• 54°

Institute projects about 2,500 North Carolinians will die from COVID-19 by August

By Chris Miller

The Stanly News & Press

ALBEMARLE — Health care data forecasters are projecting that North Carolina has only a few weeks before the state exhausts its resources and the worst of the COVID-19 pandemic occurs.

forecast model created by the Institute for Health Metrics and Evaluation (IHME) projects the peak of the pandemic will be April 23 in North Carolina. By that date, the state would need 862 more beds, including 625 ICU beds, and 954 ventilators in order to meet capacity and help flatten the curve. The state currently has 7,125 beds, including 567 ICU beds.

The projections included in this story were based on data released Tuesday. The Institute intends to update the projections regularly based on new information about the implementation of social distancing policies and death rates. IHME is an independent global health research center at the University of Washington. The center’s models have also been cited by the White House.

As of 2018, the Charlotte area had 4,870 total hospital beds, of which about 70 percent were occupied, potentially leaving only 1,470 beds open for additional patients, according to a national analysis of hospitals across the country by ProPublica in collaboration with the Harvard Global Health Institute. If 20 percent of those who are infected become hospitalized — and if the infections are spread over six months — the Charlotte area would need about twice as many hospital beds as it currently has, according to the analysis.

The state had nearly 1,600 confirmed coronavirus cases with nine deaths as of Wednesday morning, according to the state Department of Health and Human Services. More than 26,00 tests have been conducted and 204 people are currently hospitalized due to the virus.

North Carolina is also projected to gradually increase in the number of deaths per day until it hits its peak, 80 deaths, on April 23. The IHME model, which runs through early August, predicts approximately 2,537 North Carolinians will die by Aug. 4. Estimates for the total number of dead ranges from as low as 1,287 to as high as 5,054.

Nearby states have different peaks dates. South Carolina’s and Tennessee’s is projected to be April 26, while Virginia’s is May 28.

New York’s peak is projected to be April 9 and the state is still in critical need of thousands of supplies. According to the model, it needs roughly 60,000 more hospital beds, including 10,600 ICU beds, and more than 9,000 ventilators.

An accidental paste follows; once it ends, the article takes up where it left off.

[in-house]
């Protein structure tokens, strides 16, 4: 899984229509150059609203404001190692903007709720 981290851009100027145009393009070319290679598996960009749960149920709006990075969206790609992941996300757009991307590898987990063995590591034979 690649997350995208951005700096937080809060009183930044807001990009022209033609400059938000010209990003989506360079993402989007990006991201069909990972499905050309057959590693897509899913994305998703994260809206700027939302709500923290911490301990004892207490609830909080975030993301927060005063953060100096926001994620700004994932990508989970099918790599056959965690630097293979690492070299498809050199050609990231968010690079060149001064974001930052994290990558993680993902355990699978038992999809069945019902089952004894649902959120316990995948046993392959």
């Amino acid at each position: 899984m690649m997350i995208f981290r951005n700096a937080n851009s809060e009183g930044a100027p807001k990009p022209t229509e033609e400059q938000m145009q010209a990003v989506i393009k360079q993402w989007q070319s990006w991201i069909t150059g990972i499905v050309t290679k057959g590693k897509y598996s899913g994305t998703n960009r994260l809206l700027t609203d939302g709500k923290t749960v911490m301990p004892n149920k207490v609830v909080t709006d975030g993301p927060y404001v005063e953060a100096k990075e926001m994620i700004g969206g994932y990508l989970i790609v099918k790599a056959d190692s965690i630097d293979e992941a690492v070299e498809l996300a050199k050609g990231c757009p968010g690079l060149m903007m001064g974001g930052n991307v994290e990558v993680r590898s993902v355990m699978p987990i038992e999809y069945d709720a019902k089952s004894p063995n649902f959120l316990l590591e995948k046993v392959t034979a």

The country still needs more than 54,000 hospital beds, including almost 14,000 ICU beds, and roughly 26,000 ventilators before it hits its projected peak on April 15. The model estimates that over the next four months in the U.S,, approximately 81,114 people will die from the virus. Estimates range between 38,000 and 162,000 U.S. deaths.

Though the projections assume “the continuation of strong social distancing measures and other protective measures,” these numbers are not set in stone; there is still a chance the state can obtain the necessary supplies and have a lower death count than what the data projects.

“This study used data on confirmed COVID-19 deaths by day from WHO websites and local and national governments; data on hospital capacity and utilization for U.S. states; and observed COVID-19 utilization data from select locations to develop a statistical model forecasting deaths and hospital utilization against capacity by state for the U.S. over the next four months,” according to Dr. Christopher Murray, director of the Institute for Health Metrics and Evaluation (IHME) at the University of Washington’s School of Medicine.

Murray writes that in addition to a large number of deaths from the virus, “the epidemic in the U.S. will place a load well beyond the current capacity of hospitals to manage, especially for ICU care.”

Comments

Local

Crowd converges on Salisbury for state pickleball tournament

News

After another court ruling against voter ID, local lawmakers say they’re committed to the idea

Local

Rowan County Fair back in full force with rides, livestock, vendors

Coronavirus

With COVID statistics still concerning, local health experts weigh in on the safety of gatherings

Business

Couple hopes to create a unique destination with nostalgic arcade, upscale cocktail bar

Books

Rowan Public Library offers online resources for skill building

Business

Rowan County YMCA will provide $75 vouchers for health care plan members

Business

Biz Roundup: Rowan Chamber wraps up recruitment campaign

Faith

Faith Briefs: St. Luke’s Episcopal bids farewell to music director

Local

Salisbury resident Nalini Joseph named to NC chief justice’s new task force

High School

Sports obituary: Former South Legion, West baseball coach Wright was a builder

Education

RSS school board to receive update on pay study

Education

Catawba College’s first choral concert is Oct.3

Nation/World

Panel OKs Dems’ $3.5T bill, crunch time for Biden agenda

Nation/World

COVID-19 vaccine boosters could mean billions for drugmakers

Nation/World

Sheriff’s office: At least 3 killed in Amtrak derailment

High School

West smashes South 55-16

Nation/World

Biden says $3.5 trillion rebuilding plan has hit ‘stalemate’

Crime

Court rules sex offenders can be monitored perpetually; General Assembly law limits tracking to 10 years

Crime

R. Kelly fate in jury’s hands at sex trafficking trial

High School

High school football: Hornets romp; North loses key road game

News

Supporters of man freed from prison seek Cooper pardon

Coronavirus

Rowan County’s COVID-19 death toll tops 40 for September

College

Catawba-Wingate football game canceled